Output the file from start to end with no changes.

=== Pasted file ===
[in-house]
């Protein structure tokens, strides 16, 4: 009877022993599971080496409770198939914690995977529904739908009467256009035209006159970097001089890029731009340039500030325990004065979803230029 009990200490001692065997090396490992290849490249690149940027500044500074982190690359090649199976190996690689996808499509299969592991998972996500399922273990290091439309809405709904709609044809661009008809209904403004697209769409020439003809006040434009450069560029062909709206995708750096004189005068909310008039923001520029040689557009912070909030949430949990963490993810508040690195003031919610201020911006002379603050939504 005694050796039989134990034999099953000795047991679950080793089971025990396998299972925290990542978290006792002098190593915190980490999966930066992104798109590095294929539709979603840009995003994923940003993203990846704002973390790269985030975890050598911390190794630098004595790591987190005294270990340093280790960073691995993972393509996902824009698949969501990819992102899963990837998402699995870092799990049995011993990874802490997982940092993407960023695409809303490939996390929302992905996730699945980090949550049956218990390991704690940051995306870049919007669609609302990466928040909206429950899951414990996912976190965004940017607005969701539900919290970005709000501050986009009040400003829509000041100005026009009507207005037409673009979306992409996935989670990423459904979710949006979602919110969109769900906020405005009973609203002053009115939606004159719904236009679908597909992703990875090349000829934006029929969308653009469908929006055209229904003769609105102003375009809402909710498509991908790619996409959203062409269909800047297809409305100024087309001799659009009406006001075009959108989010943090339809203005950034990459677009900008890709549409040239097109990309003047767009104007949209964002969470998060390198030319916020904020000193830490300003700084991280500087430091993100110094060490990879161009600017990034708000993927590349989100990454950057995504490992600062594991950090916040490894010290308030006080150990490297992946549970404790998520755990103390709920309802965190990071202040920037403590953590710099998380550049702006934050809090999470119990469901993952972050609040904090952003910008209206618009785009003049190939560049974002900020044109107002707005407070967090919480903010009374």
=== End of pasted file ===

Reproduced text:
[in-house]
């Protein structure tokens, strides 16, 4: 009877022993599971080496409770198939914690995977529904739908009467256009035209006159970097001089890029731009340039500030325990004065979803230029 009990200490001692065997090396490992290849490249690149940027500044500074982190690359090649199976190996690689996808499509299969592991998972996500399922273990290091439309809405709904709609044809661009008809209904403004697209769409020439003809006040434009450069560029062909709206995708750096004189005068909310008039923001520029040689557009912070909030949430949990963490993810508040690195003031919610201020911006002379603050939504 005694050796039989134990034999099953000795047991679950080793089971025990396998299972925290990542978290006792002098190593915190980490999966930066992104798109590095294929539709979603840009995003994923940003993203990846704002973390790269985030975890050598911390190794630098004595790591987190005294270990340093280790960073691995993972393509996902824009698949969501990819992102899963990837998402699995870092799990049995011993990874802490997982940092993407960023695409809303490939996390929302992905996730699945980090949550049956218990390991704690940051995306870049919007669609609302990466928040909206429950899951414990996912976190965004940017607005969701539900919290970005709000501050986009009040400003829509000041100005026009009507207005037409673009979306992409996935989670990423459904979710949006979602919110969109769900906020405005009973609203002053009115939606004159719904236009679908597909992703990875090349000829934006029929969308653009469908929006055209229904003769609105102003375009809402909710498509991908790619996409959203062409269909800047297809409305100024087309001799659009009406006001075009959108989010943090339809203005950034990459677009900008890709549409040239097109990309003047767009104007949209964002969470998060390198030319916020904020000193830490300003700084991280500087430091993100110094060490990879161009600017990034708000993927590349989100990454950057995504490992600062594991950090916040490894010290308030006080150990490297992946549970404790998520755990103390709920309802965190990071202040920037403590953590710099998380550049702006934050809090999470119990469901993952972050609040904090952003910008209206618009785009003049190939560049974002900020044109107002707005407070967090919480903010009374």